Reality set in a bit for the Virginia lacrosse team. It was a week into a monthlong stretch that annually created its share of consternation.
A showdown with Johns Hopkins was already lost in overtime. Three conference games and the ACC tournament were fast approaching. And Saturday's visit to new-look Maryland would require a doggedness that doesn't always accompany the panache the No. 2 Cavaliers usually possess.
It would require, as much as coach Dom Starsia was reluctant to acknowledge, Virginia to grind it out.
"I didn't like that expression," Starsia said, a sentiment he shared with the Cavaliers during their pregame meal.
It isn't for Virginia's inability to do so. The Cavaliers (9-1, 1-0 ACC) slogged along deep into the third quarter Saturday, then unleashed a seven-goal torrent in a little more than 15 minutes to scoot past the Terrapins 12-8.
Single-digit outings in victories over Cornell and Drexel and a rally from an early five-goal hole at Ohio State already demonstrated the Cavaliers are just fine when they can't dictate a frenetic tempo from start to finish. Surviving a 7-5 deficit at Maryland didn't change much in that regard.
But it came after the Cavaliers' first loss of the season and first setback in more than 11 months and at a time Starsia returned to one of his common themes: savoring the entirety of the journey.
"It's definitely easier said than done, but we talk about it as a program all the time just to enjoy this whole ride," said attackman Steele Stanwick, who matched a career-high with eight points. "It's a special experience playing here. Sometimes, you get caught up in the moment. I think we remind ourselves to enjoy this, and when you're playing like we were in the fourth quarter, it's definitely easier to enjoy it."
Some rugged play helped fuel the Virginia-like spurt. The Cavaliers went 8 for 12 on faceoffs and held a 19-8 edge on ground balls in the second half. As potent as Stanwick and attackman Chris Bocklet were, Virginia avoided a losing streak largely because it wore out Maryland in the middle of the field.
"People talk about these as work days," Starsia said. "To me, they should be more special than that. But clearly, this was a game where we had to bend our back and pick the ball up off the ground."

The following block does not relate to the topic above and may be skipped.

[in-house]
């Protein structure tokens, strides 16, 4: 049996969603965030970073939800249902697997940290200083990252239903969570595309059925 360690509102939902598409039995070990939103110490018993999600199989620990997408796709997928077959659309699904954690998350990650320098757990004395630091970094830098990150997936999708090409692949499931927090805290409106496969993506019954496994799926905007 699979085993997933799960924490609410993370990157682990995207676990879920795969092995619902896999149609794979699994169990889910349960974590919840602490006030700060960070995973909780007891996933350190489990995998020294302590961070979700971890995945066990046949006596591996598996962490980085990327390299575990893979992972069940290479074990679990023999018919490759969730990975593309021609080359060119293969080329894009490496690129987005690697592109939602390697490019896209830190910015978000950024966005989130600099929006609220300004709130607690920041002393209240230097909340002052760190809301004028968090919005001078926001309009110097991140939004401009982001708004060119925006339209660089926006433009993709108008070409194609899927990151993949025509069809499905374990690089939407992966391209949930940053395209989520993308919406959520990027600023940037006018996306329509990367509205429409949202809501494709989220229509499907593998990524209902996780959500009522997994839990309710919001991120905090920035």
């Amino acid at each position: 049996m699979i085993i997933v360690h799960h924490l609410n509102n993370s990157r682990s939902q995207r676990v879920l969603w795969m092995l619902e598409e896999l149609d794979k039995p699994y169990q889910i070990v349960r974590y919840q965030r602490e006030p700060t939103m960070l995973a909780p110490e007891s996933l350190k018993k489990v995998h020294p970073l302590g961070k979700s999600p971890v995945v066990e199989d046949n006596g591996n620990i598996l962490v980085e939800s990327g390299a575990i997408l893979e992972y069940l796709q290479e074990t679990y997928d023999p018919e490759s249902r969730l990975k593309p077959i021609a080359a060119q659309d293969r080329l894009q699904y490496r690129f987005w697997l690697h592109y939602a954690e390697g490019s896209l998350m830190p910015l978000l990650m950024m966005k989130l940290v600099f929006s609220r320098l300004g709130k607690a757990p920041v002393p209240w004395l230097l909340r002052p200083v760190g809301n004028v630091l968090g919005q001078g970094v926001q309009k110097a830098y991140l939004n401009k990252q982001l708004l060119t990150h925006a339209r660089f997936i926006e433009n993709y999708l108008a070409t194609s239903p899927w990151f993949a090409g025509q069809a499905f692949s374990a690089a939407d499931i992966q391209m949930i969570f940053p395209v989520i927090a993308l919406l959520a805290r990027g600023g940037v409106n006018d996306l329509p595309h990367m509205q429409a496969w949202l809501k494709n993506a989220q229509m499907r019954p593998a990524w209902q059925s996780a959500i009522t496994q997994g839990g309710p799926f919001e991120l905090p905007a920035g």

Starsia isn't the sort to turn a disappointing week or two into crisis, and the Cavaliers' postseason resume is already solid. A loss wouldn't have created unyielding trepidation in Charlottesville.
Still, nothing allows Virginia to appreciate its lot in life quite like the solid second half it turned in Saturday.
"It's fun when we're playing well, to tell you the truth," Bocklet said. "Now we can enjoy the week a little bit, but we have to get right back to practice because we have a big game coming up."
Whether Starsia likes it or not, the grind continues Saturday at North Carolina.
Elsewhere in the area Saturday:
c No. 20 Georgetown upended Lafayette 8-5 behind four extra-man goals. The Hoyas (5-3) have converted half of their 32 extra-man opportunities this season after a 29.8 percent mark a year ago. The last time Georgetown finished above 40 percent on extra-man opportunities was 2008.
c Towson erased a six-goal deficit in the final 12 minutes of regulation, then scored in double overtime to stun Hofstra 10-9. The Tigers (6-3, 2-0 CAA), under first-year coach Shawn Nadelen, have doubled their win total from last season and enter April with a winning record for the first time since 2007.
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Patrick Stevens has covered Maryland and other Mid-Atlantic college sports for more than a decade. You can reach him at email@example.com.
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